Elephants are among the exotic animals that make South Africa's Schotia Game Reserve their home.

By Henry Bender 

Hey guys.

Karen and I are back. Two weeks ago we departed Cunard’s Queen Victoria in Southampton, England, the ship that sailed us around the world, and boarded her sister, Queen Mary 2, for our final run to the Big Apple.

While coming across the “pond” I kicked back and read Martha Gellhorn’s memoir: “Travels with Myself and Another.” Gellhorn, as you may or may not know, was a journalist, novelist, and travel writer. She was also Ernest Hemingway’s third wife. She died in 1998.

Anyhow, one particular line from the Preface jumped out at me: “The only aspect of our travels that is guaranteed to hold an audience is disaster.”

Since being home, I’ve realized how true this statement is. Why just the other day I met some friends for drinks and was telling them about the giant land tortoises I saw in the Seychelles — that archipelago of 115 islands that lies east of Africa in the Indian Ocean just south of the Equator — when I got blindsided by questions that had nothing to do with tortoises. Or the Seychelles.

“Did you see the blown up churches in Sri Lanka?” I was asked. My friend was obviously referring to the horrific Easter Day bombings.

“No,” I said politely. “We’d left Colombo 24 days before that happened. We were already in the Atlantic Ocean headed for the Canary Islands.”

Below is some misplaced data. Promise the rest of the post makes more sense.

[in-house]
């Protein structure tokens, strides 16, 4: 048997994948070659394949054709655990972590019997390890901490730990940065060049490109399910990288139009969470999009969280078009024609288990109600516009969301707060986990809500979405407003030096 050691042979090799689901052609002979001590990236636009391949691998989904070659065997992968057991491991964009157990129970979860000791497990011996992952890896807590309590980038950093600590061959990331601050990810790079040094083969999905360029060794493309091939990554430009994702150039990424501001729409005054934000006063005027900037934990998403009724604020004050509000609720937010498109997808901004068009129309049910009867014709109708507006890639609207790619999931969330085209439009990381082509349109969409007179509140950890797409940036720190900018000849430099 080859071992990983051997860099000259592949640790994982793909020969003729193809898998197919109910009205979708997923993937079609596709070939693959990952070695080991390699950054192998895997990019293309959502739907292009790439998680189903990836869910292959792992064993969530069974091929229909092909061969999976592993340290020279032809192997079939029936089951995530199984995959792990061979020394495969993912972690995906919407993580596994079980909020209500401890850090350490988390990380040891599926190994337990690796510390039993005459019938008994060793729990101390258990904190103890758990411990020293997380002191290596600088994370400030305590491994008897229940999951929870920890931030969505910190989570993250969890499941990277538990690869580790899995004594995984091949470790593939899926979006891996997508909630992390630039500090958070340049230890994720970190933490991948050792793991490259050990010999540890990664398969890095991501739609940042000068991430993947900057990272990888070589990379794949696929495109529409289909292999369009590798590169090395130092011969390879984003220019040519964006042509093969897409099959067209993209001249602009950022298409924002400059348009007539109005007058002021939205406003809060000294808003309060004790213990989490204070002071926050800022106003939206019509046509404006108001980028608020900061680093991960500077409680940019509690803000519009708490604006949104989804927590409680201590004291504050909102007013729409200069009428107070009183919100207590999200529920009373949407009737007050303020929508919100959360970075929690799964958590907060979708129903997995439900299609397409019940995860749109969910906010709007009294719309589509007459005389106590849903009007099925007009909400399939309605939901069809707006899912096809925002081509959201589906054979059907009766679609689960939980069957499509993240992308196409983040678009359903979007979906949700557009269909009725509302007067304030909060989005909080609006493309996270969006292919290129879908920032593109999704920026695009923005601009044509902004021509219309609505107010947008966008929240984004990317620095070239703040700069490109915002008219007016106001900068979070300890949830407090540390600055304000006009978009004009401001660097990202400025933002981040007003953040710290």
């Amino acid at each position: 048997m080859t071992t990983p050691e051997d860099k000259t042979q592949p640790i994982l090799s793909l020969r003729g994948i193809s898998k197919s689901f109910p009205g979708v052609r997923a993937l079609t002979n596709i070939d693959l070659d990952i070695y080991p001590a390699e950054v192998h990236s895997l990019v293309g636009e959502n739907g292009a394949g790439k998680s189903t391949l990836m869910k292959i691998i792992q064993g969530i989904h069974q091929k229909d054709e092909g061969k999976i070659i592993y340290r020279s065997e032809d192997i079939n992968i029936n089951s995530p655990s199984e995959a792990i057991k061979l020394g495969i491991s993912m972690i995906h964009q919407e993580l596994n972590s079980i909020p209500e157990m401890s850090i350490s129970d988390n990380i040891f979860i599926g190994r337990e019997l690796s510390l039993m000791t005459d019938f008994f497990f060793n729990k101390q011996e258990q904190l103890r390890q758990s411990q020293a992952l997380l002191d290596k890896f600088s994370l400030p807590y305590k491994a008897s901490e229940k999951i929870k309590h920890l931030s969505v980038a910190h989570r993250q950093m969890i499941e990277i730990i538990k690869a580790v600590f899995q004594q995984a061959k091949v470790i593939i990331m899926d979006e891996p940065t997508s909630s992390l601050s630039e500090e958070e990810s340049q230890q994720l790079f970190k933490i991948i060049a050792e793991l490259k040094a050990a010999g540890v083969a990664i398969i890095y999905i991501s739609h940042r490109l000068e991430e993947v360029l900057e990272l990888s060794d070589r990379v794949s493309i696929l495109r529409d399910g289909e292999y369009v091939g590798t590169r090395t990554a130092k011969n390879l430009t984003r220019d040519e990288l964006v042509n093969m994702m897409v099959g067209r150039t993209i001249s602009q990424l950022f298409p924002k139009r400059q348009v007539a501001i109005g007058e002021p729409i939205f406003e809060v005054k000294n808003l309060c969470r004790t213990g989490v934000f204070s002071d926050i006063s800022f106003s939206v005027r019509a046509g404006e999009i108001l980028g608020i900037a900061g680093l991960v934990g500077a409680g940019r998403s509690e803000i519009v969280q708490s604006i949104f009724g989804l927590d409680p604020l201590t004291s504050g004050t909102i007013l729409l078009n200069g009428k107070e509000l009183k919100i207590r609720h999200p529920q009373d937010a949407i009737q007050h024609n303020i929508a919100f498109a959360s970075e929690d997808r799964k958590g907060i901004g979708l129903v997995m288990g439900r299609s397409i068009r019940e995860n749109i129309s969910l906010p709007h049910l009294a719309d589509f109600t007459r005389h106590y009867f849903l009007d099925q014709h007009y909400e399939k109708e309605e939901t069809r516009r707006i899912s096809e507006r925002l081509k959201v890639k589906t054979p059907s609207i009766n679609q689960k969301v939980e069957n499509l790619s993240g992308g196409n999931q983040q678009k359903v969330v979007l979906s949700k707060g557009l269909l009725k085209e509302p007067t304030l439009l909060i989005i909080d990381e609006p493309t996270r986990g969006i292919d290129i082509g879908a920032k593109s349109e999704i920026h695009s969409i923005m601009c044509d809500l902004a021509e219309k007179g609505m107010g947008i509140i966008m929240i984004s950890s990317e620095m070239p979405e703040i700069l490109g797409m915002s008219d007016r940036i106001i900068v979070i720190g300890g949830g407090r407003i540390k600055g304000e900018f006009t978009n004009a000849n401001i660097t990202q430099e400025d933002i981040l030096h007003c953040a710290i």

“How ‘bout New Zealand? You were there, right?” asked another.

“Yes, but not during the mass shootings. Karen and I were in Viet Nam.”

“Well, you must’ve seen Cyclone Kenneth’s devastation in Mozambique?”

“Only on television,” I said.

The looks of disappointment that spread around the bar were so disheartening I bagged speaking further of tortoises, the Seychelles, or any other aspect of my travels. And you know what? No one cared.

Consequently, I’m a tad reluctant to write this final letter for I’m worried you’ll be bored. As Gellhorn has pointed out and I have discovered, travel without trials and tribulations often makes for lousy story telling. And honestly, I don’t have any shocking, breathtaking, electrifying, mind-blowing tales of disaster.

Author Henry Bender and his wife, Karen, enjoyed an around-the-world voyage on the Cunard passenger liner Queen Victoria.

Karen, and I were gone 121 days, visited 23 countries, 31 different ports-of-call and all went well. No one threatened us with an AK-47. We weren’t pick-pocketed. We didn’t get sick. Geez, we didn’t even catch a cold. The closest we came to a fallout was a pirate alert in the Indian Ocean. As part of a drill, everyone had to return to their staterooms in case we encountered “pirate activity.” That was it.

So dear reader, I offer my humblest apologies for not getting malaria, for not being robbed, for not nearly dying, and ask that you indulge me for one last experience from our world odyssey — a visit to South Africa’s Schotia Game Reserve.

Queen Victoria had arrived early morning in Port Elizabeth, South Africa’s fifth largest city and third largest port, on day 98 of our cruise, and my dear wife Karen, who loves animals, decided she wanted to see Africa’s Big Five — the lion, leopard, rhinoceros, elephant, and Cape buffalo. Or at least as many of them as possible. So, she booked us on an expedition with Schotia Safaris. Located 40 miles north of Port Elizabeth, this is the oldest protected game reserve on the Eastern Cape and has been cared for by the Bean family for over six generations.